J57.6 Assessing the Utility of Multiple Land Surface Models for Drought Simulation

Thursday, 11 January 2018: 4:45 PM
Room 18A (ACC) (Austin, Texas)
Shugong Wang, NASA GSFC/SAIC, Greenbelt, MD; and S. V. Kumar, D. M. Mocko, C. D. Peters-Lidard, and Y. Xia

Ensemble simulation has been widely used in weather forecast and climate prediction as a way of assessing uncertainty of simulated variables. In general, combining multi-model outputs lead to increased simulation skill as the individual model errors tend to cancel each other out in an ensemble mean estimate, as demonstrated through multi-model projects such as the North American Land Data Assimilation System (NLDAS). Recent studies also suggest that the NLDAS development has pushed the constituent models to be too similar to one another, which raises questions about their true utility to the ensemble. In this study, we assess the utility of multimodel configurations of NLDAS for drought estimation. Four existing land surface models (LSMs) in the North American Data Assimilation System (NLDAS) Phase 2, namely Noah-2.8, Mosaic, VIC-4.0.3, and SAC, and four candidate models likely to be added to the next generation NLDAS, namely Noah-3.6, Noah-MP, VIC-4.1.2 and Catchment land surface models, are employed for drought simulations. All the models are running at the same spatial and temporal resolutions using the NLDAS Phase 2 forcing. Archived U.S. Drought Monitor (USDM) data will be used for assessing the effectiveness of drought simulation by the 8 models.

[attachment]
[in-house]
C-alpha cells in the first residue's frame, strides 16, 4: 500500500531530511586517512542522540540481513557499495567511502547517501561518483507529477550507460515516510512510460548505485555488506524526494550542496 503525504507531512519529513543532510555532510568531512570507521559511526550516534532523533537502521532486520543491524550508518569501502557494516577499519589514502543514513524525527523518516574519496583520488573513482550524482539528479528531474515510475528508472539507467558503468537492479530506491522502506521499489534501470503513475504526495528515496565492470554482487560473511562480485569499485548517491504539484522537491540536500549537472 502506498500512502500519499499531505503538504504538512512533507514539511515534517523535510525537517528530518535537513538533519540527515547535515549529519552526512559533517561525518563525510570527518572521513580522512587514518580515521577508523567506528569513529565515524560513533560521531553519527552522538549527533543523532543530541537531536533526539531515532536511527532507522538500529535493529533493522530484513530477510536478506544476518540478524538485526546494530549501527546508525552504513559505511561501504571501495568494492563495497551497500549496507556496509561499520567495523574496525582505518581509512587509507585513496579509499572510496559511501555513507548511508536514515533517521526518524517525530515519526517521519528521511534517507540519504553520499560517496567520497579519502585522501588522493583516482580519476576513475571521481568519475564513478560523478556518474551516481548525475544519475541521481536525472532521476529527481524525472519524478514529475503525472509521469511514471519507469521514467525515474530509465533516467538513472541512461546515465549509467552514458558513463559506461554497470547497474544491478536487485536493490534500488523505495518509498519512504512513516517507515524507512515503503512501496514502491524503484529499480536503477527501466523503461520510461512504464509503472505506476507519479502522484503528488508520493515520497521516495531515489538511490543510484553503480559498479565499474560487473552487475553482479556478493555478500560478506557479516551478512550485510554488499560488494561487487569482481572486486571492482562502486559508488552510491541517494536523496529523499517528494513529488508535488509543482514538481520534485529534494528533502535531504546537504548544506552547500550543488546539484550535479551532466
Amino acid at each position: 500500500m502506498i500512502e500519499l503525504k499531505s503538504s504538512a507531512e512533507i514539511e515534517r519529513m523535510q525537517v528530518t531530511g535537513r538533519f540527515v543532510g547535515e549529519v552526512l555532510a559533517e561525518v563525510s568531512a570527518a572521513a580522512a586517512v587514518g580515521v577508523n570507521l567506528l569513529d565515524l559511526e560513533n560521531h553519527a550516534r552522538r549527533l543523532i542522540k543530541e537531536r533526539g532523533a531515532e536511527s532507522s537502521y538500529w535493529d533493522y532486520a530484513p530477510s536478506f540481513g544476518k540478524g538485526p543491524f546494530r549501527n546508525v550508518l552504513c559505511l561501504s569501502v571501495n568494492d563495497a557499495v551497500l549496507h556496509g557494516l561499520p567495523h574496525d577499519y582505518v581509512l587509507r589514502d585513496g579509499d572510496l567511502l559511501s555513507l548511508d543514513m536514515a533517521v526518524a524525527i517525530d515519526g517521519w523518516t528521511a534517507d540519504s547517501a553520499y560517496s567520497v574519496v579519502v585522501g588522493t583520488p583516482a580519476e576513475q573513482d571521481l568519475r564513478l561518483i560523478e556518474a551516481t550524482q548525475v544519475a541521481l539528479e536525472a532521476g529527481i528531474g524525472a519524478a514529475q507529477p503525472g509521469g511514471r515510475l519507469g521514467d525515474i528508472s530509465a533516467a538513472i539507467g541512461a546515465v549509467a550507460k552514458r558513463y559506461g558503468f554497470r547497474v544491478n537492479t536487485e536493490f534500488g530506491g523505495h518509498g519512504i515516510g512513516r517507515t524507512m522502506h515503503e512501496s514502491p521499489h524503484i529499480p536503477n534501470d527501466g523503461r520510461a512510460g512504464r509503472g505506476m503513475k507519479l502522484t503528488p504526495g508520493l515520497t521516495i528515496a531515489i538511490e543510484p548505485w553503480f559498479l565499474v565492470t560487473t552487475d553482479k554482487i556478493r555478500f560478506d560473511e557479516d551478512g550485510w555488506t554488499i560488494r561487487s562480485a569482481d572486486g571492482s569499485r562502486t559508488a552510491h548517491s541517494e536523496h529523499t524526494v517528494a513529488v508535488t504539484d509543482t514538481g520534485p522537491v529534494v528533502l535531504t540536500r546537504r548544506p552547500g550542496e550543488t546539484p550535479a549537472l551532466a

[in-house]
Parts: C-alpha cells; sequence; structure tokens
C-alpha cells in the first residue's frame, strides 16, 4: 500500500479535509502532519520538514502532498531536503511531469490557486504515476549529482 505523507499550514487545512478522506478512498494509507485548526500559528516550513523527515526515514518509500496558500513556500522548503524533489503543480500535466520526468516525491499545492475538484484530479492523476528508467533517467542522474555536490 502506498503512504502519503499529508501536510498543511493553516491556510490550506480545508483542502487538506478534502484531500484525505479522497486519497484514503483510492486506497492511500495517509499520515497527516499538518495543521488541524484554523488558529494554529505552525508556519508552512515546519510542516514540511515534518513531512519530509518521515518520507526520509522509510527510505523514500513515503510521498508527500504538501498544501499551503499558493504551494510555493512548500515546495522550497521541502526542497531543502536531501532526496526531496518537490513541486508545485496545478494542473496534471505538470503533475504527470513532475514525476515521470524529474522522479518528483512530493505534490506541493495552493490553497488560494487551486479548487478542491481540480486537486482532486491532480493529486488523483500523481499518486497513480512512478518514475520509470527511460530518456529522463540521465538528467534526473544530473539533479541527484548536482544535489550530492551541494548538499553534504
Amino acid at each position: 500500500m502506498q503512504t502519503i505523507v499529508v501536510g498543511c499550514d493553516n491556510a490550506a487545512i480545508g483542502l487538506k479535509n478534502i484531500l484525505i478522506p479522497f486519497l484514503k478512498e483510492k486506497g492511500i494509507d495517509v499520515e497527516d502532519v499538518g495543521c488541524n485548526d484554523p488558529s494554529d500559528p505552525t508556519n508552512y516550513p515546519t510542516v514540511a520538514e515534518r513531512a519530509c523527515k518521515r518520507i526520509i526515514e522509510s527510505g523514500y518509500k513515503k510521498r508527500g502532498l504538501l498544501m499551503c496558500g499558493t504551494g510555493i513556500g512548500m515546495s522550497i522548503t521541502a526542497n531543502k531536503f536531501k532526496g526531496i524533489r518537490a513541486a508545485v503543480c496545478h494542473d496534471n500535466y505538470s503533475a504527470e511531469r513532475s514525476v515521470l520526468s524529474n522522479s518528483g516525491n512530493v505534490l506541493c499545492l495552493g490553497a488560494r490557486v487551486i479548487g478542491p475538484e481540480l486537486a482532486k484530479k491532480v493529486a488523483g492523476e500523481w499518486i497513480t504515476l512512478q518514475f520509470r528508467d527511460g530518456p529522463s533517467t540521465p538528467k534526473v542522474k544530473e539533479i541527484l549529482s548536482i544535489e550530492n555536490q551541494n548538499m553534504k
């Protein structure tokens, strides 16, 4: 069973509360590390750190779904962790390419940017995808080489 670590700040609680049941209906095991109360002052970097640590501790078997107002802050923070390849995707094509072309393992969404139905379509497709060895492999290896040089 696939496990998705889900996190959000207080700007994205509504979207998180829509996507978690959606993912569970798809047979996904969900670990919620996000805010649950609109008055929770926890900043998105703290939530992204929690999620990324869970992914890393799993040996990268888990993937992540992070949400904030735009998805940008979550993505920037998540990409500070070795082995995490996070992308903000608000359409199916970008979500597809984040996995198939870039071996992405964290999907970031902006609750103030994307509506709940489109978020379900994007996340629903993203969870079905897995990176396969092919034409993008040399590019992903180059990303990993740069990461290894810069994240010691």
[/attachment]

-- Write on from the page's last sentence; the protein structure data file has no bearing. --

This study focuses on two key research questions: 1) How similar are the drought estimates from the constituent models and the common factor across the ensemble? The similarity of drought simulations is assessed using a confirmatory factor analysis method, which will find out how much a common drought factor plays in each model simulation. The 8 NLDAS models are evaluated for the similarity of drought simulation over different locations of the CONUS domain. 2) What is the contribution of atmospheric boundary conditions (primarily precipitation) in the climatological distribution of drought estimates? This is assessed using a k-means clustering method that partitions the modeling domain into a number of zones, each with similar statistical features. An analysis of the clustering patterns between the input forcing fields and the drought estimates will be used to quantify the impact of forcing inputs to drought estimation.

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